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SAWS Edge

Richard Street | California, United States

Organization: Streetshots

Thirty years ago, while working as a photographer at California Farmer, San Diego, and other west coast publications, I spent several years on the U.S.-Mexico border, along Otay Mesa, in San Diego County, and around Calexico-Mexicali, in the Imperial Valley, and in the bushes near Vista, among people living in improvised communities tucked into the gullies and canyons. I was trying to capture aspects of life for immigrants headed north, mostly to work in the fields

Under provisions of the Special Agricultural Workers program (SAWS) of the Immigration and Control Act of 1988, anyone who could prove that he or she had done at least 90 days of farm work between May 1985 and May 1986 could gain legal status. Two programs were established. One, beginning May 5, 1987 and ending May 4, 1988, was for people able to prove continuous residence since January 1, 1982. Most migrants could not qualify under that arrangement. The other program – the SAW program – beginning June 1, 1987, and ending November 30, 1988, was for people who had been coming north to work in perishable crops over the years but lacked continuous residence in the United States.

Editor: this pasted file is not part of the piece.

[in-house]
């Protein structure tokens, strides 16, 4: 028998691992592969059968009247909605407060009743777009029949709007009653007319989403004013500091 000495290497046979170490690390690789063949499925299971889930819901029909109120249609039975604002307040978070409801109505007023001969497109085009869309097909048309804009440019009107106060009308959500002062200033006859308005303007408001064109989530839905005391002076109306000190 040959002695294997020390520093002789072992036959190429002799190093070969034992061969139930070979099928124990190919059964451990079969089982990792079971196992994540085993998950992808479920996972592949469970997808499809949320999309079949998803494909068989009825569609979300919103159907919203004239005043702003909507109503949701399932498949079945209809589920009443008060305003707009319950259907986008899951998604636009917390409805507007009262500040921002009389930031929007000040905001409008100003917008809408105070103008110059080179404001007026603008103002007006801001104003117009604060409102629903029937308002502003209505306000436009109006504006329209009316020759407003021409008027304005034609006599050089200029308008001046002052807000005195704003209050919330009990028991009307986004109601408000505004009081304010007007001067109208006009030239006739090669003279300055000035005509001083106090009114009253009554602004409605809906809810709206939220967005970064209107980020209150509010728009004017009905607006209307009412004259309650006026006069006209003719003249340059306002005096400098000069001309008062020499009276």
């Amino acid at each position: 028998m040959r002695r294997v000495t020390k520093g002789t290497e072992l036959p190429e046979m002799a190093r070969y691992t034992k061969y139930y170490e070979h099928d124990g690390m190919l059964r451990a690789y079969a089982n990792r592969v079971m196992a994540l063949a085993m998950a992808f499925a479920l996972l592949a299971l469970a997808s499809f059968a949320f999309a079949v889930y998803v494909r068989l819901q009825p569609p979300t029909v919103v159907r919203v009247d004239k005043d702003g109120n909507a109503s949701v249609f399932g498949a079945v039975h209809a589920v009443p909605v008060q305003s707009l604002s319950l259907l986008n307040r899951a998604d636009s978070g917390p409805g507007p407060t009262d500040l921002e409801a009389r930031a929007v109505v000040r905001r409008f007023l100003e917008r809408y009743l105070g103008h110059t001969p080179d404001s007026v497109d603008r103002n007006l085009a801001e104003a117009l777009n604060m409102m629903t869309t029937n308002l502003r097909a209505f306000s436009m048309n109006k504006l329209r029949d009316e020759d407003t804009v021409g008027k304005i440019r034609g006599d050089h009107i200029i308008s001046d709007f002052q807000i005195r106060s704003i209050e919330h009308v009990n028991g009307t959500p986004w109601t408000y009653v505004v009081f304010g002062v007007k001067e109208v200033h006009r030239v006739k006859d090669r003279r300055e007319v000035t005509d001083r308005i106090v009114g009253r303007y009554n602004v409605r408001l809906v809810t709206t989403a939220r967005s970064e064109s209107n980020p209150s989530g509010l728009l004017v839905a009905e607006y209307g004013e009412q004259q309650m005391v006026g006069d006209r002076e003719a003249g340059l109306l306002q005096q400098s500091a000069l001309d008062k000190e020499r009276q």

I made these portraits of SAW applications over several weeks in five locations: 1) Behind the Customs House, about ten feet from the chain link fence separating the United States from Mexico; 2) In the Mexicali immigration tunnel, where hundreds of people packed in tight and on the nearby streets, where 20,000 to 22,000 SAW applicants were stranded; 3 ) Along the border, in Chapultapec Park, about five blocks east of the port of entry; 4) In a migrant help station at Our Lady of Guadalupe Catholic Cathedral, where migrants were treated to meals and fresh fruit, tea, milk-rice drinks dipped out of huge glass containers; and 5) Inside the Calexico Customs House, where a giant bottleneck had developed as an overworked staff struggled to process 450 to 750 applicants per day. To complete their registration and entry, each SAW applicant had to fill out forms at a cost of $20, and a $185 INS registration fee. 

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